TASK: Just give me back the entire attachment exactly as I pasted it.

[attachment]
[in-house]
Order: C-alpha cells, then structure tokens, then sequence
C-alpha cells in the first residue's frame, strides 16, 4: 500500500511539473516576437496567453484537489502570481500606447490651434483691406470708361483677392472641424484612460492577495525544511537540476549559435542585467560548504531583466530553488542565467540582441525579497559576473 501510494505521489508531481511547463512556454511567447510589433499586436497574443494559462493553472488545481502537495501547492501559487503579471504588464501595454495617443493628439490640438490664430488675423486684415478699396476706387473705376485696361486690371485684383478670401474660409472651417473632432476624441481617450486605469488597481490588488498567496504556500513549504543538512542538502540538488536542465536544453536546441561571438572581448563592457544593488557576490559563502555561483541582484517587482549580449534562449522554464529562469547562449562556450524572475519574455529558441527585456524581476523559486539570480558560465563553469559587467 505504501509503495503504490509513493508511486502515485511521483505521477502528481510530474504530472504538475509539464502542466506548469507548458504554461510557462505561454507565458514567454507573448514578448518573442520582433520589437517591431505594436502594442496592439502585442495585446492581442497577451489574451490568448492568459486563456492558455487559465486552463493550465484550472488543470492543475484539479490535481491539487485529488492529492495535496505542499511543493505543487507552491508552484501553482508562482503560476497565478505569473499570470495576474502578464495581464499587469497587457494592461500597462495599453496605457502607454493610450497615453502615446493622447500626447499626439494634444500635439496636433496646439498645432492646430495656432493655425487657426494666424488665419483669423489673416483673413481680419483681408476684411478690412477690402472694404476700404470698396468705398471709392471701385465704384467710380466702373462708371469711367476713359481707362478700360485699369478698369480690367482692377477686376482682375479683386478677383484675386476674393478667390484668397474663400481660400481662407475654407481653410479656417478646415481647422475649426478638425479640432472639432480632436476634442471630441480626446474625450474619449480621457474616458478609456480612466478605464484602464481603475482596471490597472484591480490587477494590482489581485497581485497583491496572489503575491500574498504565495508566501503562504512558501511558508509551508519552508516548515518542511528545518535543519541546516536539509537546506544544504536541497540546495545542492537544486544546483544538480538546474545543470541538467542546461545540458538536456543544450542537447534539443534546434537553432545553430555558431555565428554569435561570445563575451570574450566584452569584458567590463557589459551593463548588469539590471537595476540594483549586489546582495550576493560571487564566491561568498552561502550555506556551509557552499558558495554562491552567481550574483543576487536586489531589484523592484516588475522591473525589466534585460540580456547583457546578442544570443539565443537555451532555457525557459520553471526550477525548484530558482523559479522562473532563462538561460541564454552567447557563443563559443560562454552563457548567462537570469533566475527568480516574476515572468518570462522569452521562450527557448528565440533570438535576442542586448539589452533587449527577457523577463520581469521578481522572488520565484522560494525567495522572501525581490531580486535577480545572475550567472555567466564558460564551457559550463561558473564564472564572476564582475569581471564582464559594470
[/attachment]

[in-house]
Order: C-alpha cells, then structure tokens, then sequence
C-alpha cells in the first residue's frame, strides 16, 4: 500500500511539473516576437496567453484537489502570481500606447490651434483691406470708361483677392472641424484612460492577495525544511537540476549559435542585467560548504531583466530553488542565467540582441525579497559576473 501510494505521489508531481511547463512556454511567447510589433499586436497574443494559462493553472488545481502537495501547492501559487503579471504588464501595454495617443493628439490640438490664430488675423486684415478699396476706387473705376485696361486690371485684383478670401474660409472651417473632432476624441481617450486605469488597481490588488498567496504556500513549504543538512542538502540538488536542465536544453536546441561571438572581448563592457544593488557576490559563502555561483541582484517587482549580449534562449522554464529562469547562449562556450524572475519574455529558441527585456524581476523559486539570480558560465563553469559587467 505504501509503495503504490509513493508511486502515485511521483505521477502528481510530474504530472504538475509539464502542466506548469507548458504554461510557462505561454507565458514567454507573448514578448518573442520582433520589437517591431505594436502594442496592439502585442495585446492581442497577451489574451490568448492568459486563456492558455487559465486552463493550465484550472488543470492543475484539479490535481491539487485529488492529492495535496505542499511543493505543487507552491508552484501553482508562482503560476497565478505569473499570470495576474502578464495581464499587469497587457494592461500597462495599453496605457502607454493610450497615453502615446493622447500626447499626439494634444500635439496636433496646439498645432492646430495656432493655425487657426494666424488665419483669423489673416483673413481680419483681408476684411478690412477690402472694404476700404470698396468705398471709392471701385465704384467710380466702373462708371469711367476713359481707362478700360485699369478698369480690367482692377477686376482682375479683386478677383484675386476674393478667390484668397474663400481660400481662407475654407481653410479656417478646415481647422475649426478638425479640432472639432480632436476634442471630441480626446474625450474619449480621457474616458478609456480612466478605464484602464481603475482596471490597472484591480490587477494590482489581485497581485497583491496572489503575491500574498504565495508566501503562504512558501511558508509551508519552508516548515518542511528545518535543519541546516536539509537546506544544504536541497540546495545542492537544486544546483544538480538546474545543470541538467542546461545540458538536456543544450542537447534539443534546434537553432545553430555558431555565428554569435561570445563575451570574450566584452569584458567590463557589459551593463548588469539590471537595476540594483549586489546582495550576493560571487564566491561568498552561502550555506556551509557552499558558495554562491552567481550574483543576487536586489531589484523592484516588475522591473525589466534585460540580456547583457546578442544570443539565443537555451532555457525557459520553471526550477525548484530558482523559479522562473532563462538561460541564454552567447557563443563559443560562454552563457548567462537570469533566475527568480516574476515572468518570462522569452521562450527557448528565440533570438535576442542586448539589452533587449527577457523577463520581469521578481522572488520565484522560494525567495522572501525581490531580486535577480545572475550567472555567466564558460564551457559550463561558473564564472564572476564582475569581471564582464559594470